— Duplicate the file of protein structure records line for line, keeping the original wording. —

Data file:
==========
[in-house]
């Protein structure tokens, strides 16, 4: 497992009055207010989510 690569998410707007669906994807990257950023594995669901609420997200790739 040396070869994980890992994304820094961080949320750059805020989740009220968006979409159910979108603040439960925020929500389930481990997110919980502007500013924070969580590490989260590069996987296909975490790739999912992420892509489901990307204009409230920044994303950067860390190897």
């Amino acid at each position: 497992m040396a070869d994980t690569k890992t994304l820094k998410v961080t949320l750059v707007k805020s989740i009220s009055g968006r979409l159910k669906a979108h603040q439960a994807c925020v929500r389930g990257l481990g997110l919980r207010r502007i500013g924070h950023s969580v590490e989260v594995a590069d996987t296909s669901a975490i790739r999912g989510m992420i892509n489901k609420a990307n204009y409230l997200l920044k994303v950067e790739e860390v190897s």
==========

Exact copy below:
[in-house]
């Protein structure tokens, strides 16, 4: 497992009055207010989510 690569998410707007669906994807990257950023594995669901609420997200790739 040396070869994980890992994304820094961080949320750059805020989740009220968006979409159910979108603040439960925020929500389930481990997110919980502007500013924070969580590490989260590069996987296909975490790739999912992420892509489901990307204009409230920044994303950067860390190897």
């Amino acid at each position: 497992m040396a070869d994980t690569k890992t994304l820094k998410v961080t949320l750059v707007k805020s989740i009220s009055g968006r979409l159910k669906a979108h603040q439960a994807c925020v929500r389930g990257l481990g997110l919980r207010r502007i500013g924070h950023s969580v590490e989260v594995a590069d996987t296909s669901a975490i790739r999912g989510m992420i892509n489901k609420a990307n204009y409230l997200l920044k994303v950067e790739e860390v190897s």